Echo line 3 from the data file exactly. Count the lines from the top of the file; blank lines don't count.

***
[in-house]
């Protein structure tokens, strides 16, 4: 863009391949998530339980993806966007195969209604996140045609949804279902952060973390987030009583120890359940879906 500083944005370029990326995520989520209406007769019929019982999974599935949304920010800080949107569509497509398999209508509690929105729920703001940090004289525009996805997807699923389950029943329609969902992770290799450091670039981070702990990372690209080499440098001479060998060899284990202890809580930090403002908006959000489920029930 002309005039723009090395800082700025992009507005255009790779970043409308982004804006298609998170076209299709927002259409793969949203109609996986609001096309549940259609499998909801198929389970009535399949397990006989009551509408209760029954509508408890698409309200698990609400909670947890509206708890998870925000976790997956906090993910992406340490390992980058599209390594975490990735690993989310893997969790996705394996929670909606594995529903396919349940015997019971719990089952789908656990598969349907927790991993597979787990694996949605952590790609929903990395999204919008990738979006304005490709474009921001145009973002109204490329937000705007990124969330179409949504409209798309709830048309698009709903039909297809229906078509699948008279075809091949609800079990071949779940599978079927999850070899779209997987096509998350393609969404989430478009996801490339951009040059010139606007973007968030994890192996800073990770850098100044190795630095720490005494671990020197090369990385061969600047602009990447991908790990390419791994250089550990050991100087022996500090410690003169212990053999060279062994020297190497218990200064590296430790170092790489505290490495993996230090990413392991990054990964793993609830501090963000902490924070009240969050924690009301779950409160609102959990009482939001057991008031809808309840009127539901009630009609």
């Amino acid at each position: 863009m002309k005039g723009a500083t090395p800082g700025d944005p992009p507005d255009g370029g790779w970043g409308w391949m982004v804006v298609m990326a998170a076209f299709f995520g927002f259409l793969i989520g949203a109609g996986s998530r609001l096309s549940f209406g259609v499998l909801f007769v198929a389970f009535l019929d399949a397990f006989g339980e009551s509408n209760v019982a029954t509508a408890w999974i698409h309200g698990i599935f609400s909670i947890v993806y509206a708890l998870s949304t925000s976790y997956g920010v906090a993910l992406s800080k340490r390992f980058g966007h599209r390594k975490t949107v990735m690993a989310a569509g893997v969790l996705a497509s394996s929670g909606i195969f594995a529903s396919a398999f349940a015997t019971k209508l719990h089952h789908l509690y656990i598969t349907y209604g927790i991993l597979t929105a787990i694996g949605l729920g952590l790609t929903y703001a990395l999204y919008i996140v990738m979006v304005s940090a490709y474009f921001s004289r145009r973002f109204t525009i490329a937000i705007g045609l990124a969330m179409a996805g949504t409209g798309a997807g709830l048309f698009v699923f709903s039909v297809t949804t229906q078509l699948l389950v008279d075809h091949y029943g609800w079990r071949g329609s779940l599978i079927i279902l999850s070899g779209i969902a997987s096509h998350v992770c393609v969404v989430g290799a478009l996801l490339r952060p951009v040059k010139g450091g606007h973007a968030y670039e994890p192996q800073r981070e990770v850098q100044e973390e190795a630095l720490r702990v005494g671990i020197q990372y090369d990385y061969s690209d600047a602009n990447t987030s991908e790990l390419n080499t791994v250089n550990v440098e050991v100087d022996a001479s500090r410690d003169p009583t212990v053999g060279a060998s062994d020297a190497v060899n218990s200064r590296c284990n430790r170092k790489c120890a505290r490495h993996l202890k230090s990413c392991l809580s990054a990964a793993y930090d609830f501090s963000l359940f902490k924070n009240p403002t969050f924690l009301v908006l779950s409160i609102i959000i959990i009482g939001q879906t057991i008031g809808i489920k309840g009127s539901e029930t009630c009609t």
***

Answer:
């Amino acid at each position: 863009m002309k005039g723009a500083t090395p800082g700025d944005p992009p507005d255009g370029g790779w970043g409308w391949m982004v804006v298609m990326a998170a076209f299709f995520g927002f259409l793969i989520g949203a109609g996986s998530r609001l096309s549940f209406g259609v499998l909801f007769v198929a389970f009535l019929d399949a397990f006989g339980e009551s509408n209760v019982a029954t509508a408890w999974i698409h309200g698990i599935f609400s909670i947890v993806y509206a708890l998870s949304t925000s976790y997956g920010v906090a993910l992406s800080k340490r390992f980058g966007h599209r390594k975490t949107v990735m690993a989310a569509g893997v969790l996705a497509s394996s929670g909606i195969f594995a529903s396919a398999f349940a015997t019971k209508l719990h089952h789908l509690y656990i598969t349907y209604g927790i991993l597979t929105a787990i694996g949605l729920g952590l790609t929903y703001a990395l999204y919008i996140v990738m979006v304005s940090a490709y474009f921001s004289r145009r973002f109204t525009i490329a937000i705007g045609l990124a969330m179409a996805g949504t409209g798309a997807g709830l048309f698009v699923f709903s039909v297809t949804t229906q078509l699948l389950v008279d075809h091949y029943g609800w079990r071949g329609s779940l599978i079927i279902l999850s070899g779209i969902a997987s096509h998350v992770c393609v969404v989430g290799a478009l996801l490339r952060p951009v040059k010139g450091g606007h973007a968030y670039e994890p192996q800073r981070e990770v850098q100044e973390e190795a630095l720490r702990v005494g671990i020197q990372y090369d990385y061969s690209d600047a602009n990447t987030s991908e790990l390419n080499t791994v250089n550990v440098e050991v100087d022996a001479s500090r410690d003169p009583t212990v053999g060279a060998s062994d020297a190497v060899n218990s200064r590296c284990n430790r170092k790489c120890a505290r490495h993996l202890k230090s990413c392991l809580s990054a990964a793993y930090d609830f501090s963000l359940f902490k924070n009240p403002t969050f924690l009301v908006l779950s409160i609102i959000i959990i009482g939001q879906t057991i008031g809808i489920k309840g009127s539901e029930t009630c009609t």